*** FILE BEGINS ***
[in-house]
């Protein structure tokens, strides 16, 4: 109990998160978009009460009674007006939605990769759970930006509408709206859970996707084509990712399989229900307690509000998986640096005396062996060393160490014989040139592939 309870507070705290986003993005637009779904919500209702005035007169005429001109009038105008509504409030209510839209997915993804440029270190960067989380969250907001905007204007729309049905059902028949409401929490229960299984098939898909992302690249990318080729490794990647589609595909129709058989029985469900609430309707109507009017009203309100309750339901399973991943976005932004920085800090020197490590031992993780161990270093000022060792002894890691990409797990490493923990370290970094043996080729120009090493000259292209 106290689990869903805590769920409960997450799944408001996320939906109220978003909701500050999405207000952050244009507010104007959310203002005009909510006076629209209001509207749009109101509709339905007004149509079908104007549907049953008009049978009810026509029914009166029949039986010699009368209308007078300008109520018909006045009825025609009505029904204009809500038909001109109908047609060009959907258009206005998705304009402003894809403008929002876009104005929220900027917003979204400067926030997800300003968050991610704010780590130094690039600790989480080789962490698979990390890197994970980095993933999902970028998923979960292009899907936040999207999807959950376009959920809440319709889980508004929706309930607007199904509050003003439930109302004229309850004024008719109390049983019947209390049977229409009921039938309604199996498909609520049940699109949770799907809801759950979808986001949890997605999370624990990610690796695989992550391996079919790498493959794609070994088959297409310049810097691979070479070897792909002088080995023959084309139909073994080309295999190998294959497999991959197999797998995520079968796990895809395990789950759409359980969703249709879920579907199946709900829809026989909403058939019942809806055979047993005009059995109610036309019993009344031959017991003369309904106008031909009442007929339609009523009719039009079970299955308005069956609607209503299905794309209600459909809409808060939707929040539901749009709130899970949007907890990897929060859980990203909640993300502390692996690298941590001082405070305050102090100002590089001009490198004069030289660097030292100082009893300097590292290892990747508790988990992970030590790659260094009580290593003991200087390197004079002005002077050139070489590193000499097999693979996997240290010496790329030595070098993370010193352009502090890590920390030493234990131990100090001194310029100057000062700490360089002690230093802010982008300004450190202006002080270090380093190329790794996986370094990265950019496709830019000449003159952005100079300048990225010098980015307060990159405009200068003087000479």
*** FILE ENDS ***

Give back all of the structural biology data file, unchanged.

[in-house]
């Protein structure tokens, strides 16, 4: 109990998160978009009460009674007006939605990769759970930006509408709206859970996707084509990712399989229900307690509000998986640096005396062996060393160490014989040139592939 309870507070705290986003993005637009779904919500209702005035007169005429001109009038105008509504409030209510839209997915993804440029270190960067989380969250907001905007204007729309049905059902028949409401929490229960299984098939898909992302690249990318080729490794990647589609595909129709058989029985469900609430309707109507009017009203309100309750339901399973991943976005932004920085800090020197490590031992993780161990270093000022060792002894890691990409797990490493923990370290970094043996080729120009090493000259292209 106290689990869903805590769920409960997450799944408001996320939906109220978003909701500050999405207000952050244009507010104007959310203002005009909510006076629209209001509207749009109101509709339905007004149509079908104007549907049953008009049978009810026509029914009166029949039986010699009368209308007078300008109520018909006045009825025609009505029904204009809500038909001109109908047609060009959907258009206005998705304009402003894809403008929002876009104005929220900027917003979204400067926030997800300003968050991610704010780590130094690039600790989480080789962490698979990390890197994970980095993933999902970028998923979960292009899907936040999207999807959950376009959920809440319709889980508004929706309930607007199904509050003003439930109302004229309850004024008719109390049983019947209390049977229409009921039938309604199996498909609520049940699109949770799907809801759950979808986001949890997605999370624990990610690796695989992550391996079919790498493959794609070994088959297409310049810097691979070479070897792909002088080995023959084309139909073994080309295999190998294959497999991959197999797998995520079968796990895809395990789950759409359980969703249709879920579907199946709900829809026989909403058939019942809806055979047993005009059995109610036309019993009344031959017991003369309904106008031909009442007929339609009523009719039009079970299955308005069956609607209503299905794309209600459909809409808060939707929040539901749009709130899970949007907890990897929060859980990203909640993300502390692996690298941590001082405070305050102090100002590089001009490198004069030289660097030292100082009893300097590292290892990747508790988990992970030590790659260094009580290593003991200087390197004079002005002077050139070489590193000499097999693979996997240290010496790329030595070098993370010193352009502090890590920390030493234990131990100090001194310029100057000062700490360089002690230093802010982008300004450190202006002080270090380093190329790794996986370094990265950019496709830019000449003159952005100079300048990225010098980015307060990159405009200068003087000479």